Myanmar has been urged to strengthen its tax revenues, in light of widening budget deficits, according to the United Nations Economic and Social Commission for Asia and the Pacific (ESCAP).
With increased expenditures, the country’s budget deficit widened to 4.9 per cent in 2013, from 3.9 per cent of gross domestic product (GDP) in 2012.
“Going forward, strengthening tax revenues is a priority,” ESCAP said in its annual report “Economic and Social Survey of Asia and the Pacific 2014”.
The International Monetary Fund estimate puts Myanmar’s tax-to-GDP ratio at about 7 per cent and non-tax revenues including net transfers from state enterprises at 15-16 per cent.
The Escap report showed that the fiscal budget was equivalent to one-third of GDP in 2013. The country is spending more on education and healthcare services. The budget for the two areas was raised by 30 per cent and 78 per cent respectively, albeit from a low base.
Higher social spending is expected to help to enhance social outcomes. For example, Myanmar’s average years of schooling stood at 3.9 years in 2012, compared with an average of 7.2 years in East Asia and the Pacific. The Rural Development and Poverty Reduction Strategy aims to bring poverty incidence down to 16 per cent by 2015, from 26 per cent in 2013, in line with the Millennium Development Goals.
– 7.8% GDP growth anticipated for 2014-15 fiscal year
– 2013 current account deficit at 4.9% of GDP
– 2013 FDI at 25% of GDP
– Budget deficit up from 3.9% of GDP in 2012 to 4.9% in 2013
– Efforts in place to reduce poverty rate from 25% in 2013 to 16% in 2015
To save budget for social investment and boost revenue, the government is promoting private-sector participation in infrastructure projects. In 2013, telecommunication licences were granted to two foreign companies to provide the full range of public fixed and mobile services nationwide. This should help enhance the telecommunication facilities, which are still limited. For example, the mobile phone penetration is estimated at only 11 per cent in Myanmar, the fourth-lowest rate in the world.
Amidst a surge in new businesses, particular attention was given to environmental and social impacts. The Environmental Conservation Law of 2012 stipulates that every company doing business in Myanmar must carry out environmental and social impact assessments.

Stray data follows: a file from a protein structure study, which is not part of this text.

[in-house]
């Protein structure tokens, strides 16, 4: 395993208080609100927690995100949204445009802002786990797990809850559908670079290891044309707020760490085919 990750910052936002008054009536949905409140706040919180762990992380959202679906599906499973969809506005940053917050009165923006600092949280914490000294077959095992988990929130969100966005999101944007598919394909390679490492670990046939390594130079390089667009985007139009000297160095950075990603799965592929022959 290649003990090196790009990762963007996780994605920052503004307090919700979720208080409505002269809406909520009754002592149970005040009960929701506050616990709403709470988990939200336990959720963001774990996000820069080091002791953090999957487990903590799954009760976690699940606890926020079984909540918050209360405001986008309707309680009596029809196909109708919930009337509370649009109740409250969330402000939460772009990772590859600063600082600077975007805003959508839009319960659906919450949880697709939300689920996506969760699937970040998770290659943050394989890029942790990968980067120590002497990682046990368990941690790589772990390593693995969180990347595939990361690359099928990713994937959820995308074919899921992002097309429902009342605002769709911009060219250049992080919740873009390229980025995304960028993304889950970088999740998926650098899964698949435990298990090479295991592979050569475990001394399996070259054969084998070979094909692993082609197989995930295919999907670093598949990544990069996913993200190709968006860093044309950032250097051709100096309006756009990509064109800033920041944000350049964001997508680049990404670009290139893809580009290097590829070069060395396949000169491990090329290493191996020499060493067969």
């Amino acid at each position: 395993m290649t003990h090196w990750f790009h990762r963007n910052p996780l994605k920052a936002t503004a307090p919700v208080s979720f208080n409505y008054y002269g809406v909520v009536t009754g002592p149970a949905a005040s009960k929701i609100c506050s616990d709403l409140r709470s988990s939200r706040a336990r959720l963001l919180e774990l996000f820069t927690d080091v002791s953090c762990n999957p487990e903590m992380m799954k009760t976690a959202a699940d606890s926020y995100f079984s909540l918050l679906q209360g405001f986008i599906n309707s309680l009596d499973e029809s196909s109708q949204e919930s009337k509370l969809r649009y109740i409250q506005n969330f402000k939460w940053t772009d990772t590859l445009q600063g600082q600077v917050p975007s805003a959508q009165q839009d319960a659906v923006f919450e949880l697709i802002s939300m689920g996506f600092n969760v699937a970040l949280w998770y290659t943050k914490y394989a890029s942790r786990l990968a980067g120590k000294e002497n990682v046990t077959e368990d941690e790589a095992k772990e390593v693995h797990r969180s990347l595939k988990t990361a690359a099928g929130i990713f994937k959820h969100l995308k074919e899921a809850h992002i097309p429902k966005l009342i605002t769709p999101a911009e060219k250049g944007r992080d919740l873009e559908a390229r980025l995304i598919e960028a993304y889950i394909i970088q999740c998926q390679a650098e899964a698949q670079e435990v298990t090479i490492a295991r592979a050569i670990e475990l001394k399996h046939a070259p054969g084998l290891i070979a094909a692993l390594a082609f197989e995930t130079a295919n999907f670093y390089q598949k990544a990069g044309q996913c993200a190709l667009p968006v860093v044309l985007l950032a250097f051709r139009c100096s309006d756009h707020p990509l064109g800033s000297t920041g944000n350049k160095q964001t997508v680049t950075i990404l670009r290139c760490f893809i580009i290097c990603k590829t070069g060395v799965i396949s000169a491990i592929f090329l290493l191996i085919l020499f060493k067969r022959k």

Myanmar is expected to see an economic growth rate of 7.8 per cent in the 2014-15 fiscal year, driven by new investments, compared to 7.5 per cent in the previous fiscal year.
“Improved business confidence following recent reforms has attracted foreign investment in telecommunications, infrastructure and garments, among others. This was reflected in increased capital imports, new business registrations, and rapid credit growth in the private sector.”
Aside from budget deficit, the country is also seeing a widening trade deficit, but the survey showed that foreign direct investment (FDI) should help offset the trade deficit.
At present, natural gas exports remained strong. A surge in capital goods imports to support new investments contributed to a widening of the current account deficit in 2013, to 4.9 per cent of GDP from 4.4 per cent of GDP in 2012.
FDI inflows have increased steadily in recent years, to US$2.6 billion in 2013 from less than $1 billion in 2009. Still, as a share of GDP, FDI stocks stood at about 25 per cent in 2013, compared with 60 per cent in Cambodia and 28 per cent in Lao PDR.
Moreover, FDI is highly concentrated in natural resource sectors. There is ample room to boost FDI in non-resource sectors as economic reforms continue. In particular, integration into regional and global supply chains would require FDI to flow into manufacturing.
The report showed that Southeast Asia’s overall economy is set for slower growth this year: 4.6 per cent compared to 4.9 per cent last year. Developing countries in Southeast Asia are forecast to grow at an average of 5.8 per cent in 2014, up from 5.6 per cent last year. This marks the third successive year of growth below 6 per cent. By comparison, growth averaged 9.5 per cent in the pre-crisis years of 2005-2007 and over 7 per cent in 2010 and 2011.
Other countries in the Asia Pacific are also urged to strengthen tax revenues to cope with infrastructure investment needs. ESCAP estimates an annual infrastructure development funding requirement of $800-$900 billion in the region. With the current tax bases, Escap showed that some countries had a tax gap of more than 5 per cent of GDP, while in others it was as high as 12.5 per cent. Closing existing tax gaps in 16 Asia-Pacific developing economies would increase total revenues in excess of $300 billion, boosting tax revenues by more than 70 per cent in some countries.
“The constrained domestic growth prospects of the region have underlined the importance of productive counter-cyclical public spending to support inclusive growth and sustainable development,” said ESCAP executive secretary Dr Shamshad Akhtar.
Source: THE NATION